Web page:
Technological advancement, climate change and global interconnectedness has changed the way we work and live together – and a challenge for today’s school leaders is to ensure students are prepared to adapt to this change. We’re pleased to be able to support schools with a new global citizenship curriculum launching in 2021.
Pearson’s Global Citizenship 5-16 programme is unique in that it combines a fully supportive curriculum, a wealth of teaching guidance, a suite of printed and digital resources and quality assessments at the end of each key milestone. Starting from the earliest stages, it will ensure that your students acquire a wide range of transferable skills and develop the knowledge to succeed in the Pearson Edexcel International GCSE (9-1) Global Citizenship.
As a continuous learning programme, it will encourage learners to delve into a range of important current affairs and technology issues, comprehend how to investigate across borders, understand different perspectives, address discrimination and human rights violations, and learn about the importance of sustainability. Above all, the curriculum encourages students to think globally and act locally, and develop those all-important skills that help them think outside-the-box.
The key topics for teaching global citizenship
1. Social justice and equality
The fight for social justice and equality is a major theme across the globe. Bringing this topic into the classroom enables conversations about these issues and encourages your students to voice their concerns about unjust situations. It can also give rise to discussions around the need for equal treatment of individuals regardless of their race, gender, religion, sexuality, disability, and any other personal preferences or lifestyle choices.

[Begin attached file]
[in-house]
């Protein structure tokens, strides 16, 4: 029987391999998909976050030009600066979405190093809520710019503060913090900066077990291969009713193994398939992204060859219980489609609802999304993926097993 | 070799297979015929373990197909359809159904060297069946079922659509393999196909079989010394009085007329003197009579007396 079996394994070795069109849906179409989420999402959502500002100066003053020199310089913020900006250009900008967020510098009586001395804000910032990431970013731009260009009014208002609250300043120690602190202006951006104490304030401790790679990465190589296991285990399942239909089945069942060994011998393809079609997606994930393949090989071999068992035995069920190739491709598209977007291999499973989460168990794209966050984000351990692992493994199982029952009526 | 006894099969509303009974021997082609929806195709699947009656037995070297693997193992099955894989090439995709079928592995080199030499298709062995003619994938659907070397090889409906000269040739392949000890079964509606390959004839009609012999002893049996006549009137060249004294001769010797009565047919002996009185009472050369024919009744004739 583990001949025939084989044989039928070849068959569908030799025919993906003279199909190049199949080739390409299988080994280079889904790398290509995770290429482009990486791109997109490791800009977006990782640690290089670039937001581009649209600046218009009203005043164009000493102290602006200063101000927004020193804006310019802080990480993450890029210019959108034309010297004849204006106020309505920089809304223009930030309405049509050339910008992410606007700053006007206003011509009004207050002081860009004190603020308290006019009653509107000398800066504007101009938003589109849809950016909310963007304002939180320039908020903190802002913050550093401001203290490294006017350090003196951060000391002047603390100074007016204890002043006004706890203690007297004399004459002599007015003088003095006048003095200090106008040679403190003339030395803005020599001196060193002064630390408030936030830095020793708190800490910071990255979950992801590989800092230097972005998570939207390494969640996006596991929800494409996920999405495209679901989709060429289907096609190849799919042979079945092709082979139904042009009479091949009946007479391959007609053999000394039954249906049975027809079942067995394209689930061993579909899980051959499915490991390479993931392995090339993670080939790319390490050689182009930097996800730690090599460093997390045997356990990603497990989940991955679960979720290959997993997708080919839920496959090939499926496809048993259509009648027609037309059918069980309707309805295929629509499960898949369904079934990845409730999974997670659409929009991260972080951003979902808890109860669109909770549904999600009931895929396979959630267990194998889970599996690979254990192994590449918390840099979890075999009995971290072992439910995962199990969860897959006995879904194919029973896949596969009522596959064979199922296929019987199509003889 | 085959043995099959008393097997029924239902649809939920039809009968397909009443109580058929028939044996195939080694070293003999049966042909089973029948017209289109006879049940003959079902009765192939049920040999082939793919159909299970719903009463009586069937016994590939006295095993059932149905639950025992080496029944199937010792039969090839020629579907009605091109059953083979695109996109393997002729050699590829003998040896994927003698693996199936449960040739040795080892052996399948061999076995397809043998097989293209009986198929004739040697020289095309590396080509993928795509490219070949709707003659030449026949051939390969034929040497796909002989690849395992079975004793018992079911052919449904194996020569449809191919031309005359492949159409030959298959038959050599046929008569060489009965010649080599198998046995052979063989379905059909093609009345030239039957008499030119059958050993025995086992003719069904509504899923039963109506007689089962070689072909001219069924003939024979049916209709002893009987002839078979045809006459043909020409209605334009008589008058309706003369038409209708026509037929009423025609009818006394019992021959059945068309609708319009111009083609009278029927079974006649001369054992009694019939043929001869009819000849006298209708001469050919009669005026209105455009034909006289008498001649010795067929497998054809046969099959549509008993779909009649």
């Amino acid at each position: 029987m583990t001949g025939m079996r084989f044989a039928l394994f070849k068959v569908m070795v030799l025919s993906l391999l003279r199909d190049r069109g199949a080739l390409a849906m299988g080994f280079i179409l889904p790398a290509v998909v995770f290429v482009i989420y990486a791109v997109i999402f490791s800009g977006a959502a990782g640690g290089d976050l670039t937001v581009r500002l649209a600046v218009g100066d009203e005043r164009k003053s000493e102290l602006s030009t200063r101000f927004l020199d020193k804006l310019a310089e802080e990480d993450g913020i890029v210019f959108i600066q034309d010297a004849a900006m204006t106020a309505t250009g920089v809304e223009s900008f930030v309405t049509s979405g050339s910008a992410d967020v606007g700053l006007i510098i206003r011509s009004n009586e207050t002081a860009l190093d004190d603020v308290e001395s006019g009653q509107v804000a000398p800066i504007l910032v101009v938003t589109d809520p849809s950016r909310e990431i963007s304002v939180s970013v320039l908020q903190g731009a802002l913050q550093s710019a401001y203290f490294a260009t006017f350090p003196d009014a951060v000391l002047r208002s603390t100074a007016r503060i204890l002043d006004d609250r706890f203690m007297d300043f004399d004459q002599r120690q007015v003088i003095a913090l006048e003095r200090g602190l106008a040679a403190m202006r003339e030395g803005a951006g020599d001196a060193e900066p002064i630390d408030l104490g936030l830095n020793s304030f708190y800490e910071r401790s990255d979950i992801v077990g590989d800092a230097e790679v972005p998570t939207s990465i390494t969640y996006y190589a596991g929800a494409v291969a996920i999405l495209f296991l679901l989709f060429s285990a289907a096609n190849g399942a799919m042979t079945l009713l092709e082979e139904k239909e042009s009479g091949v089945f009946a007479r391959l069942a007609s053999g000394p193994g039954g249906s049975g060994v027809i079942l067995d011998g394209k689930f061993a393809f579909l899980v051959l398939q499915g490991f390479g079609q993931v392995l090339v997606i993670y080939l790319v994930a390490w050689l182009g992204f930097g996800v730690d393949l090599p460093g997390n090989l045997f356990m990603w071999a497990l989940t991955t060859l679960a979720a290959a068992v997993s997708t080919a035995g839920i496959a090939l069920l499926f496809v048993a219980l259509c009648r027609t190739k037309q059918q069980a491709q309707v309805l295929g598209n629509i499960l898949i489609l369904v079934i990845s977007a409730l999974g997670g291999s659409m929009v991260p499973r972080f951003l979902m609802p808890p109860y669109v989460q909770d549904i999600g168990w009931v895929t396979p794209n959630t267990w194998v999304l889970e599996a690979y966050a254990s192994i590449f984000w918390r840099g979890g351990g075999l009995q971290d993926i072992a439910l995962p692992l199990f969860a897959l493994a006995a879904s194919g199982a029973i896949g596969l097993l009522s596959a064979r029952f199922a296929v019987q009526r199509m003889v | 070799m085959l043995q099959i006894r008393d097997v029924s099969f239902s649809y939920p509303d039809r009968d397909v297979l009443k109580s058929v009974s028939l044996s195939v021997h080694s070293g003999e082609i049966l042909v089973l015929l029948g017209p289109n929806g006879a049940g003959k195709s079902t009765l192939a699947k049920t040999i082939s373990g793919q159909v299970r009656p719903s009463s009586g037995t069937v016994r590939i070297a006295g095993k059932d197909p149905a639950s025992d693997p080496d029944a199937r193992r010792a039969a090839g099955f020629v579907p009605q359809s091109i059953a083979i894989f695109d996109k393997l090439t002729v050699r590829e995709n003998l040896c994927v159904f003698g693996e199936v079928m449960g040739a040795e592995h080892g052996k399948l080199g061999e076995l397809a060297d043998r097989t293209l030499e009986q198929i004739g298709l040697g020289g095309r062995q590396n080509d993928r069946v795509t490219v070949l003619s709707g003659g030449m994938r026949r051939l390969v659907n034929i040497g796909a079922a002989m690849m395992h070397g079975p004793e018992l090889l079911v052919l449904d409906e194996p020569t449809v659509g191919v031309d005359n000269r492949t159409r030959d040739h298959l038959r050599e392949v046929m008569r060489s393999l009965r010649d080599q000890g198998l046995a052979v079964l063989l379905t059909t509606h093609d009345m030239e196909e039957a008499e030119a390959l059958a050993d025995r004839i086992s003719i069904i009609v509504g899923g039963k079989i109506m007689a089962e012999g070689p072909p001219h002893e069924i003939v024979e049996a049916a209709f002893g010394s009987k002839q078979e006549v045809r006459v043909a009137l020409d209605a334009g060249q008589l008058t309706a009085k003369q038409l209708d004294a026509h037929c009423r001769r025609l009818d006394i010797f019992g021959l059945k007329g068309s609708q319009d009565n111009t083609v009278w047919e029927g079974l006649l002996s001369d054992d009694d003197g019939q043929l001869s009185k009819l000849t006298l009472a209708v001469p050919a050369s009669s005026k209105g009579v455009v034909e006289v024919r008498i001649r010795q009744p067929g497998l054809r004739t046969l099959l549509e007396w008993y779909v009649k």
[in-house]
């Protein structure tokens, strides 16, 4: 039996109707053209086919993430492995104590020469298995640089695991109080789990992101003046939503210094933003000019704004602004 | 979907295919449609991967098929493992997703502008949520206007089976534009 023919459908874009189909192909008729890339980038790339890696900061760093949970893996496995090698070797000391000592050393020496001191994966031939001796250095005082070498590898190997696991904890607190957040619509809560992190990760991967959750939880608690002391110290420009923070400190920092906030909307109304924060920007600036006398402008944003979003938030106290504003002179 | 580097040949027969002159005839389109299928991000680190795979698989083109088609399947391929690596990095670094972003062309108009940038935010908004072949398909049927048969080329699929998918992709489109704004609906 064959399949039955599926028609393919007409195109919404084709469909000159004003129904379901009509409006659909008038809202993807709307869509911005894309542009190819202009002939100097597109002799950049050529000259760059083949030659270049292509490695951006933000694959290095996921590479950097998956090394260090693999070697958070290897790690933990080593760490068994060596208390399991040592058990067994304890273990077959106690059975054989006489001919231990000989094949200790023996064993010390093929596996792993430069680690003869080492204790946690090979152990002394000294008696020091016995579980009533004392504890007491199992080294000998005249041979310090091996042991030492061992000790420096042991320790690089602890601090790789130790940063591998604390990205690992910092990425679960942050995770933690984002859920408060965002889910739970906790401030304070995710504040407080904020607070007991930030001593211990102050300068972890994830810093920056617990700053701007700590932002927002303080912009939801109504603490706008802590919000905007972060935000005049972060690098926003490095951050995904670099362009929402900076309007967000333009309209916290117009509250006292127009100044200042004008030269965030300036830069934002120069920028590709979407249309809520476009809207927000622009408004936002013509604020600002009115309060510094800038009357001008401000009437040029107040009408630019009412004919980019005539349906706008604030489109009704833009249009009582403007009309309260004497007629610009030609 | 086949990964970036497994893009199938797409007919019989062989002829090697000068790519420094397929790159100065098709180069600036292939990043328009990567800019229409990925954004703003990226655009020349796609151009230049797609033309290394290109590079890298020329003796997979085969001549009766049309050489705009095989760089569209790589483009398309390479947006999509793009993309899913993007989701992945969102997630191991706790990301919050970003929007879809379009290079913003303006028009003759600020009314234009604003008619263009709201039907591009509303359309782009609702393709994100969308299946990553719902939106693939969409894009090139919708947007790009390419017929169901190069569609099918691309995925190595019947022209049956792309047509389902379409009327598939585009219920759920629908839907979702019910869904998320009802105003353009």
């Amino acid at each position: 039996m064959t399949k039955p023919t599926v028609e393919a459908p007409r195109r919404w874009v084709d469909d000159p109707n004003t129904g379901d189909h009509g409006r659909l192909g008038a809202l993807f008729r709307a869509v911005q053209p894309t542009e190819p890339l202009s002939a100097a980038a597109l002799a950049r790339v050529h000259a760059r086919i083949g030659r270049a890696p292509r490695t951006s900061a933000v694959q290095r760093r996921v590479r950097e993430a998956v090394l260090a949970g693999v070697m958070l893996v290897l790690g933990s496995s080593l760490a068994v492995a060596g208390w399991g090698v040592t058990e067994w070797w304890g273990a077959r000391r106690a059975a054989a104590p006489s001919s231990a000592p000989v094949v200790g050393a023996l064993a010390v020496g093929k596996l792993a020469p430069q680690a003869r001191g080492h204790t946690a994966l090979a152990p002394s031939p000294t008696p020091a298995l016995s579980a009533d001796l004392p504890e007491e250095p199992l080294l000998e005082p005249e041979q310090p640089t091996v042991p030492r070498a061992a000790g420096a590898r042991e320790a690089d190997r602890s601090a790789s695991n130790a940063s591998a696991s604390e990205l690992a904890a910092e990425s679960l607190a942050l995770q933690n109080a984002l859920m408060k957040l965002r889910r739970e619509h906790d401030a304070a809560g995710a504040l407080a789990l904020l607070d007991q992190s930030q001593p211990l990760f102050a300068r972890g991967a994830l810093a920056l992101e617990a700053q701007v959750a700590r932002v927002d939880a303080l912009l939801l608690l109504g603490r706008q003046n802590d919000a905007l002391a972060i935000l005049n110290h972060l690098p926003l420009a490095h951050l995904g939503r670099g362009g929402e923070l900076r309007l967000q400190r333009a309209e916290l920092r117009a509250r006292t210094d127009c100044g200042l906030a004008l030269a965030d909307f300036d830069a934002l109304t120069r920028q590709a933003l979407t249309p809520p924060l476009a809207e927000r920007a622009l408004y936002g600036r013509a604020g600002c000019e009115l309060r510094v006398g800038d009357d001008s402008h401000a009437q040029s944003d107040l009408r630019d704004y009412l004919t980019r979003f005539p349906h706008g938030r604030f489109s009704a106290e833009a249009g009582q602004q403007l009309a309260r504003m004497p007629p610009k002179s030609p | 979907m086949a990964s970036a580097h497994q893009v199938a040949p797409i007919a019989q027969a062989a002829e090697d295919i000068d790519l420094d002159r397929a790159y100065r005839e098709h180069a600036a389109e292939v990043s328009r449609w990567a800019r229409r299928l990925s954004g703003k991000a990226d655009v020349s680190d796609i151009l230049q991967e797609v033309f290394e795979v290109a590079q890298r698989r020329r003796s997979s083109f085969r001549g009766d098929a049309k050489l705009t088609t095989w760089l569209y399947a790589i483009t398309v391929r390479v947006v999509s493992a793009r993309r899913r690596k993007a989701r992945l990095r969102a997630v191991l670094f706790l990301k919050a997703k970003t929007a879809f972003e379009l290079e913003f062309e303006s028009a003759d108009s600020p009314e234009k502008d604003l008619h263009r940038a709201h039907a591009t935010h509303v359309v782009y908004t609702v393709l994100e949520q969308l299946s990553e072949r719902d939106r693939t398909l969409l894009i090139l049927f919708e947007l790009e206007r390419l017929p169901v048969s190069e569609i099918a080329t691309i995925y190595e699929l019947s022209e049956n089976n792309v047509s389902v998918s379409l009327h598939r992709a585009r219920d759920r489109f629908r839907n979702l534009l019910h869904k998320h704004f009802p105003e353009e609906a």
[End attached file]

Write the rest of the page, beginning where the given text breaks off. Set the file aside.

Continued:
The core themes within this topic in our Global Citizenship 5-16 programme are justice and injustice, wealth and poverty in society, equality of opportunity, challenging injustice.
2. Identity and diversity
As we become more interconnected, our ability to understand and accept other cultures, races, religions, and values is incredibly important. Teaching your learners about identity and diversity helps raise their awareness of how diversity is dealt with around the world. It can also encourages them to discover their own identity by asking the question “Who am I?”
The other themes within this topic in our Global Citizenship 5-16 programme are humankind: all equal; all different and challenging prejudice and discrimination.
3. Globalisation and interdependence
The dictionary definition of interdependence refers to two or more countries that impact and depend on one another. Globalisation is defined as the economic, social and political integration of people across the planet. To navigate life and work in the 21st century, it’s important for your learners to be aware of both in terms of the impact they will have on them and how they can take their place in a globalised and interdependent economy.
Within this topic in our Global Citizenship 5-16 programme, learners will examine people and places around the world, global trade, ethics, production and consumption, global wealth and poverty, information, technology and communication and global health, food and wellbeing.
4. Peace and conflict
This can be a sensitive subject to teach in the classroom but approaching it constructively and teaching learners about conflict and encouraging them to analyse different global conflicts can demonstrate to them that wars can sometimes be peacefully resolved.